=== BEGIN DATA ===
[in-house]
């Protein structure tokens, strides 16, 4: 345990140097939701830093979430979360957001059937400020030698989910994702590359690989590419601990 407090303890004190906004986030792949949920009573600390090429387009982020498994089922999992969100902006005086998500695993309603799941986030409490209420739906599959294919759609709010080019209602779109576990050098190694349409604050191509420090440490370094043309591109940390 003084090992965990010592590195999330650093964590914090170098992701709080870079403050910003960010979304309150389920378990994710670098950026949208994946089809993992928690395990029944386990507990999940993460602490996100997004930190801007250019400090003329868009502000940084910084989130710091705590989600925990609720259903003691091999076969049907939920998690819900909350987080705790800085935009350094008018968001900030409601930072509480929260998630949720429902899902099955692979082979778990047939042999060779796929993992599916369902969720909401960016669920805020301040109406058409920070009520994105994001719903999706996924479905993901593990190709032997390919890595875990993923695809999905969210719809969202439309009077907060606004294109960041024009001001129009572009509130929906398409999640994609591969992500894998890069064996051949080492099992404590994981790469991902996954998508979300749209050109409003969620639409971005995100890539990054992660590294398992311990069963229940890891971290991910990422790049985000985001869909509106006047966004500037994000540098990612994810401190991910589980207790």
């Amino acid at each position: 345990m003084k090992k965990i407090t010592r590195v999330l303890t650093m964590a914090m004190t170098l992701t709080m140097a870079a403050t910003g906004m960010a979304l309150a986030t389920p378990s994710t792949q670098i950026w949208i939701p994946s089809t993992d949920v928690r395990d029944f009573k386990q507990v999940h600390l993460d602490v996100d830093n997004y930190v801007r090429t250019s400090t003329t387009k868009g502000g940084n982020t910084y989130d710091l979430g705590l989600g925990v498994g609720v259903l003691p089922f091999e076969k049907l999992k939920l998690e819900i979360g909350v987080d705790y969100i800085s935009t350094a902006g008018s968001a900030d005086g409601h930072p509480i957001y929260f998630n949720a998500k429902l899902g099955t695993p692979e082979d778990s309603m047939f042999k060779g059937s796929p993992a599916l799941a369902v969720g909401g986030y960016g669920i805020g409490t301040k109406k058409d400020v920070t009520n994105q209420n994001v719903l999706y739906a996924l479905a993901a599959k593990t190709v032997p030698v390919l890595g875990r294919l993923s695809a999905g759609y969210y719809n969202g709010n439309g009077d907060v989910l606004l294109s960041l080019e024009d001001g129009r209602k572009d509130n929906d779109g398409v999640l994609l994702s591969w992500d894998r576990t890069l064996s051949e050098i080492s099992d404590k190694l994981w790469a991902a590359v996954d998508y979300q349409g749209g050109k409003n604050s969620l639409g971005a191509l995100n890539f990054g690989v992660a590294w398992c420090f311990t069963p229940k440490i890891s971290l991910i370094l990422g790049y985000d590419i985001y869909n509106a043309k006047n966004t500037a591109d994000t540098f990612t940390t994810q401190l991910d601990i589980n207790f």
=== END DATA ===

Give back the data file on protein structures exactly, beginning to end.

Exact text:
[in-house]
């Protein structure tokens, strides 16, 4: 345990140097939701830093979430979360957001059937400020030698989910994702590359690989590419601990 407090303890004190906004986030792949949920009573600390090429387009982020498994089922999992969100902006005086998500695993309603799941986030409490209420739906599959294919759609709010080019209602779109576990050098190694349409604050191509420090440490370094043309591109940390 003084090992965990010592590195999330650093964590914090170098992701709080870079403050910003960010979304309150389920378990994710670098950026949208994946089809993992928690395990029944386990507990999940993460602490996100997004930190801007250019400090003329868009502000940084910084989130710091705590989600925990609720259903003691091999076969049907939920998690819900909350987080705790800085935009350094008018968001900030409601930072509480929260998630949720429902899902099955692979082979778990047939042999060779796929993992599916369902969720909401960016669920805020301040109406058409920070009520994105994001719903999706996924479905993901593990190709032997390919890595875990993923695809999905969210719809969202439309009077907060606004294109960041024009001001129009572009509130929906398409999640994609591969992500894998890069064996051949080492099992404590994981790469991902996954998508979300749209050109409003969620639409971005995100890539990054992660590294398992311990069963229940890891971290991910990422790049985000985001869909509106006047966004500037994000540098990612994810401190991910589980207790």
């Amino acid at each position: 345990m003084k090992k965990i407090t010592r590195v999330l303890t650093m964590a914090m004190t170098l992701t709080m140097a870079a403050t910003g906004m960010a979304l309150a986030t389920p378990s994710t792949q670098i950026w949208i939701p994946s089809t993992d949920v928690r395990d029944f009573k386990q507990v999940h600390l993460d602490v996100d830093n997004y930190v801007r090429t250019s400090t003329t387009k868009g502000g940084n982020t910084y989130d710091l979430g705590l989600g925990v498994g609720v259903l003691p089922f091999e076969k049907l999992k939920l998690e819900i979360g909350v987080d705790y969100i800085s935009t350094a902006g008018s968001a900030d005086g409601h930072p509480i957001y929260f998630n949720a998500k429902l899902g099955t695993p692979e082979d778990s309603m047939f042999k060779g059937s796929p993992a599916l799941a369902v969720g909401g986030y960016g669920i805020g409490t301040k109406k058409d400020v920070t009520n994105q209420n994001v719903l999706y739906a996924l479905a993901a599959k593990t190709v032997p030698v390919l890595g875990r294919l993923s695809a999905g759609y969210y719809n969202g709010n439309g009077d907060v989910l606004l294109s960041l080019e024009d001001g129009r209602k572009d509130n929906d779109g398409v999640l994609l994702s591969w992500d894998r576990t890069l064996s051949e050098i080492s099992d404590k190694l994981w790469a991902a590359v996954d998508y979300q349409g749209g050109k409003n604050s969620l639409g971005a191509l995100n890539f990054g690989v992660a590294w398992c420090f311990t069963p229940k440490i890891s971290l991910i370094l990422g790049y985000d590419i985001y869909n509106a043309k006047n966004t500037a591109d994000t540098f990612t940390t994810q401190l991910d601990i589980n207790f």